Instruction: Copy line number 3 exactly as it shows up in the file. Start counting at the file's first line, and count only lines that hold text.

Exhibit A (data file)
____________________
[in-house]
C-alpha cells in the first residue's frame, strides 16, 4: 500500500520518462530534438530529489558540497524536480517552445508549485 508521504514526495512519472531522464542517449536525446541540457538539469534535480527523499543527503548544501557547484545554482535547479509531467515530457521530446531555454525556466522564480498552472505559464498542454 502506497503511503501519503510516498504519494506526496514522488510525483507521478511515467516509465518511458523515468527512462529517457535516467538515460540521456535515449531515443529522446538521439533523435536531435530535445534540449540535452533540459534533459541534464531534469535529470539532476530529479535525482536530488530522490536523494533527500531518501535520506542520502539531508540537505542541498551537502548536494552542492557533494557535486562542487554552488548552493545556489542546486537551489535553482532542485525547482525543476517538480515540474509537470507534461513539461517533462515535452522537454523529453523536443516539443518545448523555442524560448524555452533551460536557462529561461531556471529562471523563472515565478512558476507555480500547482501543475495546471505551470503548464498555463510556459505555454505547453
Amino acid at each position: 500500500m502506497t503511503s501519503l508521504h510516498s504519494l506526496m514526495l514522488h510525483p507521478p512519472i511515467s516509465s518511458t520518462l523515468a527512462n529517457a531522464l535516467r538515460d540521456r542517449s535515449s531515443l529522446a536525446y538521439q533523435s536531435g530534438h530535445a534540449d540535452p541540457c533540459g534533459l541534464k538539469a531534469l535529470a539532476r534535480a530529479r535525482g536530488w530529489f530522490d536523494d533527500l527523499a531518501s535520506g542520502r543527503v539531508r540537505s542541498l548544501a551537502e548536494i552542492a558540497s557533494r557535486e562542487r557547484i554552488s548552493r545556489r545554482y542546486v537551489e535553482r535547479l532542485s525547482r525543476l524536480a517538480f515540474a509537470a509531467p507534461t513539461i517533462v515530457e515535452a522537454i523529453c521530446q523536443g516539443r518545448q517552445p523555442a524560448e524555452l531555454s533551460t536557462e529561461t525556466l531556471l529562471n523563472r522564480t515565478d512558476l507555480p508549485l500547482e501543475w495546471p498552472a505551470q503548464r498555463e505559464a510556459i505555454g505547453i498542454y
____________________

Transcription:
Amino acid at each position: 500500500m502506497t503511503s501519503l508521504h510516498s504519494l506526496m514526495l514522488h510525483p507521478p512519472i511515467s516509465s518511458t520518462l523515468a527512462n529517457a531522464l535516467r538515460d540521456r542517449s535515449s531515443l529522446a536525446y538521439q533523435s536531435g530534438h530535445a534540449d540535452p541540457c533540459g534533459l541534464k538539469a531534469l535529470a539532476r534535480a530529479r535525482g536530488w530529489f530522490d536523494d533527500l527523499a531518501s535520506g542520502r543527503v539531508r540537505s542541498l548544501a551537502e548536494i552542492a558540497s557533494r557535486e562542487r557547484i554552488s548552493r545556489r545554482y542546486v537551489e535553482r535547479l532542485s525547482r525543476l524536480a517538480f515540474a509537470a509531467p507534461t513539461i517533462v515530457e515535452a522537454i523529453c521530446q523536443g516539443r518545448q517552445p523555442a524560448e524555452l531555454s533551460t536557462e529561461t525556466l531556471l529562471n523563472r522564480t515565478d512558476l507555480p508549485l500547482e501543475w495546471p498552472a505551470q503548464r498555463e505559464a510556459i505555454g505547453i498542454y